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Do Your Batteries Look Like Bombs? Do You Even Know What A Bomb Looks Like?

With the exception of a pipe bomb I once saw on the news, I don't think I've ever seen what a regular bomb looks like. Have you? It's an important question because the TSA is apparently willing to confiscate something (in this case, batteries) that it knows isn't a bomb, but that it still considers a threat because it looks like a bomb to other people (other people that don't know what a bomb looks like). <a href="http://www.schneier.com/blog/archives/2008/07/tsa_proud_of_co.html">Writes Bruce

David Berlind

July 30, 2008

2 Min Read

With the exception of a pipe bomb I once saw on the news, I don't think I've ever seen what a regular bomb looks like. Have you? It's an important question because the TSA is apparently willing to confiscate something (in this case, batteries) that it knows isn't a bomb, but that it still considers a threat because it looks like a bomb to other people (other people that don't know what a bomb looks like). Writes Bruce Schneier of the incident...

the average person doesn't know what a bomb looks like; all he knows is what he sees on television and the movies. And this rule means that all homemade electronics are confiscated, because anything homemade with wires can look like a bomb to someone who doesn't know better. The rule just doesn't work.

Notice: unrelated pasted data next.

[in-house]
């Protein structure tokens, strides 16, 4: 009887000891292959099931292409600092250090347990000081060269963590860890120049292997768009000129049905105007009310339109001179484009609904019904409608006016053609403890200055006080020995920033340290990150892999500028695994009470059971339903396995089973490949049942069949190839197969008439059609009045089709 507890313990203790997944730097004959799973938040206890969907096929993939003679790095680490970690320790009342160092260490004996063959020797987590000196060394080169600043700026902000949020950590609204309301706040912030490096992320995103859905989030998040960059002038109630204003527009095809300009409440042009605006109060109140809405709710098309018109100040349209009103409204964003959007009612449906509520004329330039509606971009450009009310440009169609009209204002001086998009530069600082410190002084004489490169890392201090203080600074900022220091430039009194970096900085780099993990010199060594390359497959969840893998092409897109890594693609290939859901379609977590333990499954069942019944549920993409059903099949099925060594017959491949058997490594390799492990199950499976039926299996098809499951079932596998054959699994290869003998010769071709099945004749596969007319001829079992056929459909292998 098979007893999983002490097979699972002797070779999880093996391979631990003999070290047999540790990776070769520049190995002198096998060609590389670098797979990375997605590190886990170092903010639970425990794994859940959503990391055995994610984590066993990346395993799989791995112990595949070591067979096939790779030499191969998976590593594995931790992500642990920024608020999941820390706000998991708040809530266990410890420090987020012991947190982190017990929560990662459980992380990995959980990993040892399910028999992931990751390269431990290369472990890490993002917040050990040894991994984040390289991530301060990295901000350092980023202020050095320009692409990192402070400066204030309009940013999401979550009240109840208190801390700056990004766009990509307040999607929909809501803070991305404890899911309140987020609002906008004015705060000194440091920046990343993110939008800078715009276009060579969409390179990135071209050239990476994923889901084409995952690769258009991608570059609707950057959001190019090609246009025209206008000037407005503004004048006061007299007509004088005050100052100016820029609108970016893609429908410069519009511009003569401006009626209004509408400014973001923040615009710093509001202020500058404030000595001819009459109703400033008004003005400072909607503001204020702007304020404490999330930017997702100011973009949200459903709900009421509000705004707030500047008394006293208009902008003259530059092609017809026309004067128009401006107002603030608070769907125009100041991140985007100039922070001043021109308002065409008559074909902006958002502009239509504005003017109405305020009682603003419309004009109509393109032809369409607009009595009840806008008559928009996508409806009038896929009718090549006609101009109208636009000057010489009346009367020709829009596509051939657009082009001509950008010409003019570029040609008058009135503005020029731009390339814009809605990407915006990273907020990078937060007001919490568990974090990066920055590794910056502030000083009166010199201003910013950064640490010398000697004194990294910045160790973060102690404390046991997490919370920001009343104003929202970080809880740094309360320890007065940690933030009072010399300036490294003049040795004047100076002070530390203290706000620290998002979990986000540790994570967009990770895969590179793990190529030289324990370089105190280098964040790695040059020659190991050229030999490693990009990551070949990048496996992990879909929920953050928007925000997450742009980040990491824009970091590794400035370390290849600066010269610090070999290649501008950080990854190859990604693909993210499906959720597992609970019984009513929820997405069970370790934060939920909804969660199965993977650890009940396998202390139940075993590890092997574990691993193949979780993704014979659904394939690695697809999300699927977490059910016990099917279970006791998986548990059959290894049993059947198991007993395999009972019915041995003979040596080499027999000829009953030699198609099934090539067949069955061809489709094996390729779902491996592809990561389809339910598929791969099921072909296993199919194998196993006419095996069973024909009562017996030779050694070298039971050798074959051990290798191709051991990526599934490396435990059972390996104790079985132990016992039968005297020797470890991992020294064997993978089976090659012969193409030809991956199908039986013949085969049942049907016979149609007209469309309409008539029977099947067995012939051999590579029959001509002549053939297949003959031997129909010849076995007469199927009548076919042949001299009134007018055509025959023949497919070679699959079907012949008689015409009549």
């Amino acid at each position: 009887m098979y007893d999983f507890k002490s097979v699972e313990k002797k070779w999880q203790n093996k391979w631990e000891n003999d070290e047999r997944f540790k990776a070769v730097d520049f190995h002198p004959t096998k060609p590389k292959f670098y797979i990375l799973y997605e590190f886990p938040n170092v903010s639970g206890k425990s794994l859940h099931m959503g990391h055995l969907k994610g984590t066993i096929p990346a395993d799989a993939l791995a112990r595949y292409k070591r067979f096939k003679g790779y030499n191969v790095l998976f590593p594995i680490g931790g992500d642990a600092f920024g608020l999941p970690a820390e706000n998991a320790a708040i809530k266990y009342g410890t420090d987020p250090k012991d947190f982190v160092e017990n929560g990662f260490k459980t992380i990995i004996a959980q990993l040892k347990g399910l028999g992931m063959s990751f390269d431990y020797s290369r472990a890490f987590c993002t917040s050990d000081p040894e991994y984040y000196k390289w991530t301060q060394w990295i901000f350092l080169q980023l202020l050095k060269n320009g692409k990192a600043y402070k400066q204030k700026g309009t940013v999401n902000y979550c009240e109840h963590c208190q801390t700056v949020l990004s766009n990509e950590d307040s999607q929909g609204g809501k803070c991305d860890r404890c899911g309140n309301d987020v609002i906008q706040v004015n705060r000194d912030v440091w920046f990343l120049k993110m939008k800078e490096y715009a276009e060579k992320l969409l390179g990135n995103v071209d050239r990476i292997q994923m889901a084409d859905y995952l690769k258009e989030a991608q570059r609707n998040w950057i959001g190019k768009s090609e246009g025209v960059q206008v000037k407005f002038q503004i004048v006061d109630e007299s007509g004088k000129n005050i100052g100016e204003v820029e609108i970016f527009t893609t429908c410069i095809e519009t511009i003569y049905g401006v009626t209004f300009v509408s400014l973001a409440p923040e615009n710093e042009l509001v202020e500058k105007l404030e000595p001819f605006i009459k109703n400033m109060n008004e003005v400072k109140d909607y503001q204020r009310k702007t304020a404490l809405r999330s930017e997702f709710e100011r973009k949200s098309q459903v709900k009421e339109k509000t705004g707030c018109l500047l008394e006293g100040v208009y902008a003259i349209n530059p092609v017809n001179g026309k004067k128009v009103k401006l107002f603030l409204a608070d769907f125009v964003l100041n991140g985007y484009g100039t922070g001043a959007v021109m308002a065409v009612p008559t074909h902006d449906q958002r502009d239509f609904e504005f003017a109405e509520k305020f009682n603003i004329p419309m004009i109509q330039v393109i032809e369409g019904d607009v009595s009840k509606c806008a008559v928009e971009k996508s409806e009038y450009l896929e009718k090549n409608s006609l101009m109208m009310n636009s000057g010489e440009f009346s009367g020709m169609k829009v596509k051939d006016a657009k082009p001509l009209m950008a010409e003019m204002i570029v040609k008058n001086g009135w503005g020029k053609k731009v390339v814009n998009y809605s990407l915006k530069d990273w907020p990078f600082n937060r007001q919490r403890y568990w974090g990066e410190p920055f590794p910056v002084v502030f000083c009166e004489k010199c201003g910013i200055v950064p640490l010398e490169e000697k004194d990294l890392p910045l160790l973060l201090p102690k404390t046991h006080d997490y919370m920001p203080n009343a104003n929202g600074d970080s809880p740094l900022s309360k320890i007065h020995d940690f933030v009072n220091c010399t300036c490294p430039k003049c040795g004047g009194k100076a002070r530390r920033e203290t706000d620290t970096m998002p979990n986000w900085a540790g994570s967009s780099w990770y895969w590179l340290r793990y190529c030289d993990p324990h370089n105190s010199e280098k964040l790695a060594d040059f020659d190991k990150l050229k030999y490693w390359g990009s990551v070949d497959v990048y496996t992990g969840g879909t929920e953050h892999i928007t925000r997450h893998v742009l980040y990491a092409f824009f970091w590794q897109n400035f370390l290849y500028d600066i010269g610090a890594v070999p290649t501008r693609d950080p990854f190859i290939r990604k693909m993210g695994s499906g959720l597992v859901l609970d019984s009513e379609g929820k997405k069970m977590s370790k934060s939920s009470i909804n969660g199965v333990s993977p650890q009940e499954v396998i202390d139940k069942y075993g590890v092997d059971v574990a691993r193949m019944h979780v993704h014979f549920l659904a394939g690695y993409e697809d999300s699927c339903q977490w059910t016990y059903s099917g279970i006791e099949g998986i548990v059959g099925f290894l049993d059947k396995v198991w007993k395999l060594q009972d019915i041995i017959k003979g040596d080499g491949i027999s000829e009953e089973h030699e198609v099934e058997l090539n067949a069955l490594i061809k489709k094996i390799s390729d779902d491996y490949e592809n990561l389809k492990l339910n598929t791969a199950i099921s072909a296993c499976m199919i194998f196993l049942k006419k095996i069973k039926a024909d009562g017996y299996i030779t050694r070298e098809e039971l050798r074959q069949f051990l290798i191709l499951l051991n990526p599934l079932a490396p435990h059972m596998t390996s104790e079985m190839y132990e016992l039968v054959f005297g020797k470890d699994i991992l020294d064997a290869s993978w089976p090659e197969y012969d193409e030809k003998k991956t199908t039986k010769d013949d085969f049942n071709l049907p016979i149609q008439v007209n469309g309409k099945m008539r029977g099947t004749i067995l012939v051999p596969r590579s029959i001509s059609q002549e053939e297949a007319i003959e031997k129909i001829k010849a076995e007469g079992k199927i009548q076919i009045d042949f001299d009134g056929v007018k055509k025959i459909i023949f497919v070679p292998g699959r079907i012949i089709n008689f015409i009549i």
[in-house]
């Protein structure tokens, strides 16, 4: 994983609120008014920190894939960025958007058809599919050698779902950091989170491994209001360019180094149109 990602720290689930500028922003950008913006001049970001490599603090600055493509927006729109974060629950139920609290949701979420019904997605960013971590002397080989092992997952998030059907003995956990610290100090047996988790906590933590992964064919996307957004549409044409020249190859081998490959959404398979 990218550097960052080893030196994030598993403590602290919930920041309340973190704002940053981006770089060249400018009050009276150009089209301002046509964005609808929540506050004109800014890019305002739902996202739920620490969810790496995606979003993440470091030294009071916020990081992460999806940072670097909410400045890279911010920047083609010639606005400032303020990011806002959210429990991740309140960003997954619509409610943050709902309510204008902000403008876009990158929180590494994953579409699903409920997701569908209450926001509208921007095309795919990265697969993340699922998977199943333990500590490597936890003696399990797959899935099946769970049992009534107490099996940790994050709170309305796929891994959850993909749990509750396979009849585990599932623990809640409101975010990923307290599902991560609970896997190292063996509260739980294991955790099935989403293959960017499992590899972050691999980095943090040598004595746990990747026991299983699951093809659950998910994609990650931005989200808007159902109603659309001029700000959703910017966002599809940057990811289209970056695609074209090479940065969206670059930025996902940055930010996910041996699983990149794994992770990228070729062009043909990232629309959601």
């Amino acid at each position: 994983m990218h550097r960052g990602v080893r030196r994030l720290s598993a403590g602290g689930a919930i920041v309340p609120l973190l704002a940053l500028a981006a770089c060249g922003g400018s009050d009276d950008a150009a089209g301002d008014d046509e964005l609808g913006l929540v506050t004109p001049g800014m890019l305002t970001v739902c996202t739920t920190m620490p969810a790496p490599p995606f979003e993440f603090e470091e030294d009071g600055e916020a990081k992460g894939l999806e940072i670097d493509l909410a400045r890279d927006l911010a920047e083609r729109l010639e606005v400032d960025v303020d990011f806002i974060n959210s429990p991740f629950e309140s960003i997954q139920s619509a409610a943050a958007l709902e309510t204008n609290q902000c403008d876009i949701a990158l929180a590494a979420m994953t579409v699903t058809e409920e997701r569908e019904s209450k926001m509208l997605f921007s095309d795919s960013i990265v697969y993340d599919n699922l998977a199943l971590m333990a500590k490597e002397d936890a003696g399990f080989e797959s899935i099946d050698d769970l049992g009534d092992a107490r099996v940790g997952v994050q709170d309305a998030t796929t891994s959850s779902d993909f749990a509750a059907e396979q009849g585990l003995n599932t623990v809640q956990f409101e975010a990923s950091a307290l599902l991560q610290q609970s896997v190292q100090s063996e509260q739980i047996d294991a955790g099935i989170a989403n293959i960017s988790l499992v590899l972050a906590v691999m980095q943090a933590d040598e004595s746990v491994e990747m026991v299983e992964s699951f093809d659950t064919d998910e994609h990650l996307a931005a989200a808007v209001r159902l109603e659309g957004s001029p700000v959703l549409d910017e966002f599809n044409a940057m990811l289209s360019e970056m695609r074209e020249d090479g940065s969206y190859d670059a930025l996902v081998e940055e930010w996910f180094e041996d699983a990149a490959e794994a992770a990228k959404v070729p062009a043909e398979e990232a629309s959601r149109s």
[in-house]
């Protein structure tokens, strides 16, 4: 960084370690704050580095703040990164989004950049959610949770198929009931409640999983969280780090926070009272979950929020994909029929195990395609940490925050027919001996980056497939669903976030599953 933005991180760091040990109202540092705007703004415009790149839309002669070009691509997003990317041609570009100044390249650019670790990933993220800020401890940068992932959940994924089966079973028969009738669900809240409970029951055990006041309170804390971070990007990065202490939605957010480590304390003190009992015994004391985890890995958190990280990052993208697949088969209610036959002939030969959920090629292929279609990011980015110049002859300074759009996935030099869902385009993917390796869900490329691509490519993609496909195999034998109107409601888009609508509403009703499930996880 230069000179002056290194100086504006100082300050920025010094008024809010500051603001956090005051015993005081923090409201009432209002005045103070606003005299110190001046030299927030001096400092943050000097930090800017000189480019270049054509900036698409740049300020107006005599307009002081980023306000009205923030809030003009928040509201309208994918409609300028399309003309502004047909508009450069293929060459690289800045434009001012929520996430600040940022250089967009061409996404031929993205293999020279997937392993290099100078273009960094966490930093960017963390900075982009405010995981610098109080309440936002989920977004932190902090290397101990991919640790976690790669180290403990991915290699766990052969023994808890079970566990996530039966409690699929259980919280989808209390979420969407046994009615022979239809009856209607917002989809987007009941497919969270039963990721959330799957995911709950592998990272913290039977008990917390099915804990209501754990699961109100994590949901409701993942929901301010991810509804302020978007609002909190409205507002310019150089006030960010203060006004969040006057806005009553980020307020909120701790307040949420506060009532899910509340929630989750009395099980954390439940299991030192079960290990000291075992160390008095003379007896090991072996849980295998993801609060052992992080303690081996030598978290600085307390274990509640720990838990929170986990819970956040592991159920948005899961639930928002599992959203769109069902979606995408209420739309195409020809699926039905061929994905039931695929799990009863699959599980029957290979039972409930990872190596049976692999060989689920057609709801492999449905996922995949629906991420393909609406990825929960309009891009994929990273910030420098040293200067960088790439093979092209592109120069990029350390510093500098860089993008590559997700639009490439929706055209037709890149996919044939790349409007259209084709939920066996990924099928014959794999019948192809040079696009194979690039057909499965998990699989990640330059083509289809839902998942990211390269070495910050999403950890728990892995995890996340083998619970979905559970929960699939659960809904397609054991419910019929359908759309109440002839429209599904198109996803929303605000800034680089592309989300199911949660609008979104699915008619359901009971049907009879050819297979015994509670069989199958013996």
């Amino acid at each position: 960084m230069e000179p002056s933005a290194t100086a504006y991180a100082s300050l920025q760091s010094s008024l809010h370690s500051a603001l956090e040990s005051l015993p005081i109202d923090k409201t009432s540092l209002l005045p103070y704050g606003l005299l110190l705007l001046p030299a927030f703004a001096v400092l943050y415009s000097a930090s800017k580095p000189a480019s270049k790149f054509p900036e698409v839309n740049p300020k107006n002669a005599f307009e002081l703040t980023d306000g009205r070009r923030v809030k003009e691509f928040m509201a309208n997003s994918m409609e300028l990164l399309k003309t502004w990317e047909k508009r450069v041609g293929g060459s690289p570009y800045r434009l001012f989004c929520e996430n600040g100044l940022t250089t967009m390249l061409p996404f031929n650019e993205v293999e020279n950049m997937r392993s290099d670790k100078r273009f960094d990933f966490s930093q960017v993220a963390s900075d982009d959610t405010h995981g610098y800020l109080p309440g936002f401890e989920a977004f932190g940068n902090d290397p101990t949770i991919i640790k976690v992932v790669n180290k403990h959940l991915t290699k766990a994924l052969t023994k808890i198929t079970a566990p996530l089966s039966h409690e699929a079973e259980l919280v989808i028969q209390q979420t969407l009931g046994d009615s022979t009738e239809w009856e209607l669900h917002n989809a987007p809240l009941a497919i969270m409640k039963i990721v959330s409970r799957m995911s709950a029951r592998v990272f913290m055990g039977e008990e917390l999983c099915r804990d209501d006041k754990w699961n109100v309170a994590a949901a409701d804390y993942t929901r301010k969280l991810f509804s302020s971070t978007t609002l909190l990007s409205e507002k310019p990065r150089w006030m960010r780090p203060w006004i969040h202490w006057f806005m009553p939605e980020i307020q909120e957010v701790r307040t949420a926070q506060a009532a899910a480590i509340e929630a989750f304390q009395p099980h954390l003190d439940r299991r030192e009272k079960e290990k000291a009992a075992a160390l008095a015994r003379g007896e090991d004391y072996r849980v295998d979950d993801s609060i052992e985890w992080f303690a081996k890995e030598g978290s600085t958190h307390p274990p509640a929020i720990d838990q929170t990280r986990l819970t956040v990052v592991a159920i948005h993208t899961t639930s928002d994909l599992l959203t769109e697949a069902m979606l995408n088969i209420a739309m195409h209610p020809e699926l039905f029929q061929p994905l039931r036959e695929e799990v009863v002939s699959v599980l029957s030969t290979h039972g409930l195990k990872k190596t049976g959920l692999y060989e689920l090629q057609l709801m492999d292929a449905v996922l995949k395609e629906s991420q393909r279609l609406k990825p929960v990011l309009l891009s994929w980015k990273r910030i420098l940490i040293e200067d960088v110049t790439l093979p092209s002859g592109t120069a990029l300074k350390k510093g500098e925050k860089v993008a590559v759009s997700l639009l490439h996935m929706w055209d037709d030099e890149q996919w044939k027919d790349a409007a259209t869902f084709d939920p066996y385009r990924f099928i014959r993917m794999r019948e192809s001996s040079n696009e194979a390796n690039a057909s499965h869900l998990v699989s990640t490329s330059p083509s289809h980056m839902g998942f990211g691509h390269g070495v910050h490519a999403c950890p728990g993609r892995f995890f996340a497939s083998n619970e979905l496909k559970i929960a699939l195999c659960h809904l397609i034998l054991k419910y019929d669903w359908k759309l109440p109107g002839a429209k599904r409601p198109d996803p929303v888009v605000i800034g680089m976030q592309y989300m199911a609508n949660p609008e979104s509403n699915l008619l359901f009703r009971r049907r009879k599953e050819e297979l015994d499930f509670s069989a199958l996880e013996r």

Perhaps even more interesting is the part that got under Schneier's skin: the fact that the TSA issued something of a chest-thumping press release over the matter. According to the relesase:

Transportation Security Officer Scot Peele leveraged his training and experience when he detected the suspicious item while monitoring the X-ray image of the passenger's carry-on bag....The item in question was determined to be an empty metal bottle and a home-made battery pack...The passenger was an engineer and said he built the battery to power his DVD player for the long flight to Hawaii...the man surrendered it to Supervisory TSO Raiford Patterson and was allowed to board the flight.

Deserving of a separate post altogether, this battery-cum-bomb incident serves as a reminder that the federal government instituted new rules on Jan. 1, 2008, regarding rechargeable batteries in both carry-on and checked luggage. Earlier this year, while with a member of TechWeb's video team passing through the security checkpoint at an airport (he had lots of extra batteries with him), I asked one of the TSA personnel about the new battery policy and he responded: "I have no idea what you're talking about."

In some respects, neither do we. You'll need a degree in engineering to make sense of the online guidelines (pictured below).

Federal Battery Chart

About the Author(s)

David Berlind

Chief Content Officer, UBM TechWeb

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